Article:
Press Release

Global Positioning System IIF-2 Satellite Scheduled to Launch July 15

By SpaceRef Editor
July 14, 2011
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LOS ANGELES AIR FORCE BASE, El Segundo, Calif. — The launch of a Delta IV Medium rocket carrying the GPS IIF-2 payload for the Air Force, previously scheduled for Thursday, is being postponed 24 hours to allow the GPS spacecraft team time to complete assessment and coordination of satellite readiness to launch.

The launch is rescheduled for Friday from Space Launch Complex-37 at Cape Canaveral Air Force Station, Fla., at the opening of a 19-minute window at 2:45 a.m. EDT. The forecast for Friday shows a 70 percent chance of favorable weather conditions for the launch.

“This mission represents the efforts of a combined Government and Industry team,” said Col. Bob Hodgkiss, GPS IIF-2 launch mission director and director of the Space and Missile Systems Center’s Launch and Range Systems Directorate. “We look forward to a successful launch and the safe delivery of a new GPS satellite to our operational customers.”

Space Vehicle Number 63 will join the 11 GPS IIAs, 12 GPS IIRs, 8 GPS IIR-Ms and the first GPS IIF (SVN-62) satellite currently on-orbit. SVN-62 is performing its navigation mission well with the best atomic clock performance ever seen on-orbit. GPS IIF-2 will provide improved accuracy through advanced atomic clocks, a longer design life than the previous generation of GPS satellites, and a more robust signal for commercial aviation and safety-of-life applications known as the third civil signal (L5). It will also continue to deploy the modernized capabilities that began with the GPS IIR satellites including a more robust military signal.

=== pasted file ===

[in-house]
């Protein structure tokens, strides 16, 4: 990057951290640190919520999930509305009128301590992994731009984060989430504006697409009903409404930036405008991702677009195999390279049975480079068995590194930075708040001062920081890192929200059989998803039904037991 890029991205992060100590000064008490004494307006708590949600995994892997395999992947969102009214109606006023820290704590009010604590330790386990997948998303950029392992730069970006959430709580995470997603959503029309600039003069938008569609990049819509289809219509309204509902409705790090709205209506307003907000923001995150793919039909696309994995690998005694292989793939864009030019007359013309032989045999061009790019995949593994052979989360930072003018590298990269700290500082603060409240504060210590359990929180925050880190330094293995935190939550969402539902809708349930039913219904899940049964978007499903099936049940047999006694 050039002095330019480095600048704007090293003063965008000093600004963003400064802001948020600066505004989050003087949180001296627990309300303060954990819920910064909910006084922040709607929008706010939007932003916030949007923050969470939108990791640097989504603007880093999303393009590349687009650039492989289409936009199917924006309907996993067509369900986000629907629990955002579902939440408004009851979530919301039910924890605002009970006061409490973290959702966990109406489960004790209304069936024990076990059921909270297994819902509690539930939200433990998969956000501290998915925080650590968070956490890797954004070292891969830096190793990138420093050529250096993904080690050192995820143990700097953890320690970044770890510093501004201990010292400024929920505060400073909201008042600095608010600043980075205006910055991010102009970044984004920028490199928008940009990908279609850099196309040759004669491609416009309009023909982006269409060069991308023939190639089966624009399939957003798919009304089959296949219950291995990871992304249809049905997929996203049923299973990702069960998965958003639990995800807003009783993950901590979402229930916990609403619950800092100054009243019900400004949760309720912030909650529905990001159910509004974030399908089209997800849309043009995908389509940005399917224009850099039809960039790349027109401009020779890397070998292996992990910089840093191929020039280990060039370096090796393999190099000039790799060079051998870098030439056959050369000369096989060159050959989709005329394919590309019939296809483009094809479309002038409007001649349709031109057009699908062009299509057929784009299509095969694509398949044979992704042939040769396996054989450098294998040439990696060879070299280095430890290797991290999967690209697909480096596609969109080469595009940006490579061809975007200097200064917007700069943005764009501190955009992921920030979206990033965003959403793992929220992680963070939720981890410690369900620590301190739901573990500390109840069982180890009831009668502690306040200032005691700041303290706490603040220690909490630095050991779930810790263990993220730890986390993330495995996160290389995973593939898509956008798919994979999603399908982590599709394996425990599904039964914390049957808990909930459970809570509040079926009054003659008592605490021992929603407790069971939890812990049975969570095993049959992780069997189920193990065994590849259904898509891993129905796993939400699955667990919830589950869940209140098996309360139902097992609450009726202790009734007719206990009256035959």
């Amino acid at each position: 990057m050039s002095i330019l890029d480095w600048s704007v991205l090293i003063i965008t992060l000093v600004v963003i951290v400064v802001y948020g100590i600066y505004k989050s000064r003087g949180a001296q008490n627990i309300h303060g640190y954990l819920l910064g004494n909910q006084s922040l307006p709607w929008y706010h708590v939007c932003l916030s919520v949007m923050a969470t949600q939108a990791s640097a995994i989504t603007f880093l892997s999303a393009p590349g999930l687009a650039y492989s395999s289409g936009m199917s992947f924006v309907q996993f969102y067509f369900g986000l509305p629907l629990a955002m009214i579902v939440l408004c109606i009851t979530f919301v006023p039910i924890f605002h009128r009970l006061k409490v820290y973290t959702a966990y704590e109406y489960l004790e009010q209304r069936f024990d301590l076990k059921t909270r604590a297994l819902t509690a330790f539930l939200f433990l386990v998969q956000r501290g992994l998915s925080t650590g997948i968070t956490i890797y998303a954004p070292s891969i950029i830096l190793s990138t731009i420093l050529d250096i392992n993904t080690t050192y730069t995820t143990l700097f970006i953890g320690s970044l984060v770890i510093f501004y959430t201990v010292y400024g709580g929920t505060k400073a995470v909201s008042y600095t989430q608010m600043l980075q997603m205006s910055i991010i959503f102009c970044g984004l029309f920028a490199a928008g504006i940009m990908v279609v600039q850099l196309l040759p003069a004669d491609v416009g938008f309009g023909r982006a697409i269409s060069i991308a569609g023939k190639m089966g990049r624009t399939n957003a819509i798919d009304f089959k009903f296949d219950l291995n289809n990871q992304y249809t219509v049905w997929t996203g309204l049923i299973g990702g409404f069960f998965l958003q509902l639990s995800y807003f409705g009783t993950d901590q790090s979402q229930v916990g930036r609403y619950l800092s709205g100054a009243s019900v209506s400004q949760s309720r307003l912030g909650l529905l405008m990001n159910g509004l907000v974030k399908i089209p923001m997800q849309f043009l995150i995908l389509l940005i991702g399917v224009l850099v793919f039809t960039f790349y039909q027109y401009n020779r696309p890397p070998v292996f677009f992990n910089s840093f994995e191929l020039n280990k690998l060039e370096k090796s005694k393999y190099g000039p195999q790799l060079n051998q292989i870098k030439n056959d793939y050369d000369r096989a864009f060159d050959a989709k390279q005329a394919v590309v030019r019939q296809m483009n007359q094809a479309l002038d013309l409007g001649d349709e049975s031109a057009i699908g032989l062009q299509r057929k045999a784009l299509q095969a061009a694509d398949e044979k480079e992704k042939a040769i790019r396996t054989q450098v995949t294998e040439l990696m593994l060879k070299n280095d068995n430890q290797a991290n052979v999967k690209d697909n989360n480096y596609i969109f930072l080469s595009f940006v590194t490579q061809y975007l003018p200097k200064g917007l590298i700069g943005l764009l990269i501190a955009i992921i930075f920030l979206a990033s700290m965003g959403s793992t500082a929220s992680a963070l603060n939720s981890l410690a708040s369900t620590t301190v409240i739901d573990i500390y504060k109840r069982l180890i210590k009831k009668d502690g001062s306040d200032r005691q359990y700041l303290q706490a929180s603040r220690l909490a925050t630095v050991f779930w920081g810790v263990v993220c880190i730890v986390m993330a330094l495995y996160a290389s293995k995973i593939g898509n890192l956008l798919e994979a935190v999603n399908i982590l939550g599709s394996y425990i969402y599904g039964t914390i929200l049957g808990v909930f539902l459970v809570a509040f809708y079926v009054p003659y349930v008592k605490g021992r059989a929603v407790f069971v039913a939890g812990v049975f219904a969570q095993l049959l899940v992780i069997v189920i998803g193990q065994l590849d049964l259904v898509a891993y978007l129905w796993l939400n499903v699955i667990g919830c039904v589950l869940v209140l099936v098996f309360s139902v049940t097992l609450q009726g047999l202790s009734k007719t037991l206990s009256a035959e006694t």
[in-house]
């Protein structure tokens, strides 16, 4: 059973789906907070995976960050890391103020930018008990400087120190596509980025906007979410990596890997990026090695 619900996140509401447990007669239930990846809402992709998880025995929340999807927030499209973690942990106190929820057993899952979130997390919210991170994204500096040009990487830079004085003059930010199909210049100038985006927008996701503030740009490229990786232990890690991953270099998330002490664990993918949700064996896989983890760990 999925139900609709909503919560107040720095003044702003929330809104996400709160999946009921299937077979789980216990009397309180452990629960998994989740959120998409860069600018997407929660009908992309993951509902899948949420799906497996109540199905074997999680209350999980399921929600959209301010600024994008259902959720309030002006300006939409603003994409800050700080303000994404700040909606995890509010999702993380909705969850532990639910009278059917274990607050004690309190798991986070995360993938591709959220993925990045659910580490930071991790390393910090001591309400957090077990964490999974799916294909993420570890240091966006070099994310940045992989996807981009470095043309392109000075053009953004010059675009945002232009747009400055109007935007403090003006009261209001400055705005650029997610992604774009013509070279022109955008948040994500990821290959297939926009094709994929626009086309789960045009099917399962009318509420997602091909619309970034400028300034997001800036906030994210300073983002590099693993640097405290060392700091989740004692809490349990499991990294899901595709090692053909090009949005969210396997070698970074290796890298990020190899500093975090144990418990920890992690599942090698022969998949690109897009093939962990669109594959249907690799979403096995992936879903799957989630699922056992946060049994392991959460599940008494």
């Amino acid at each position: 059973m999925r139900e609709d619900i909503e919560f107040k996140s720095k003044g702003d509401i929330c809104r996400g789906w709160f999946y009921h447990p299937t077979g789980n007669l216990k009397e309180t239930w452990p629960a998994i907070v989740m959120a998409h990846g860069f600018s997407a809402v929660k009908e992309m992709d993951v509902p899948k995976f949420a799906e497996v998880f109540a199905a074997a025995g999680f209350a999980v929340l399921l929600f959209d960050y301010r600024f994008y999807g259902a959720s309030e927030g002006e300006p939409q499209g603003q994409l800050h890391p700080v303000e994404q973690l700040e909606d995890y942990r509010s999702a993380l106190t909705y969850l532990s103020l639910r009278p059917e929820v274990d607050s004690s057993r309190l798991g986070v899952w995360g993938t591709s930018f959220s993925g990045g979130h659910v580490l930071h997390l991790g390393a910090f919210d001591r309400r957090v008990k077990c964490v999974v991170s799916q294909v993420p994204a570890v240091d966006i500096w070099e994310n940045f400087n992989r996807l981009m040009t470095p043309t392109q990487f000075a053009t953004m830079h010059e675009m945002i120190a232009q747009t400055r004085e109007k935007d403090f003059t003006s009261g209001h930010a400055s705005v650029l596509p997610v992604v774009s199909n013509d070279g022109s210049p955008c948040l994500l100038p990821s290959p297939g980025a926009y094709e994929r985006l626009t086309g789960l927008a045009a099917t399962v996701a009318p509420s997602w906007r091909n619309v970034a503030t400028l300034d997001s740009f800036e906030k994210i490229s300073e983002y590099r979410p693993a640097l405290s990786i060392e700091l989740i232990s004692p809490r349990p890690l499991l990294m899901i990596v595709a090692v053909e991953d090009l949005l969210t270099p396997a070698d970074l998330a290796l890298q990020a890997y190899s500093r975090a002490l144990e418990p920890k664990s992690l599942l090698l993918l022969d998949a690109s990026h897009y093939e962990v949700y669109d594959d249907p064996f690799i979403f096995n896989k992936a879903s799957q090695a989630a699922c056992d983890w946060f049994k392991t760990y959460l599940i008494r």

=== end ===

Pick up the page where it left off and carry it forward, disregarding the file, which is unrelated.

Since its conception in the 1970s, the United States Air Force and Air Force Space Command have procured, operated and maintained the GPS capability on behalf of the Department of Defense as well as the billions of users worldwide. “To ensure long-term viability, the Air Force has begun a modernization phase that includes technology upgrades to the space, control and user segment to improve GPS accuracy, integrity and signal availability to users around the globe,” said Col. Bernie Gruber, director of SMC’s Global Positioning Systems Directorate. “We are committed to maintaining our current level of service while at the same time, improving service and capability through on-going modernization efforts.”

GPS is a key component for today’s economic growth, transportation safety, homeland security and is critical to our national infrastructure. Location-based service, search and rescue operations, seismic monitoring, precision agriculture and ranching rely on GPS. Banking systems, surveying systems, phone systems and computer networks are all synchronized using GPS timing.

SpaceRef staff editor.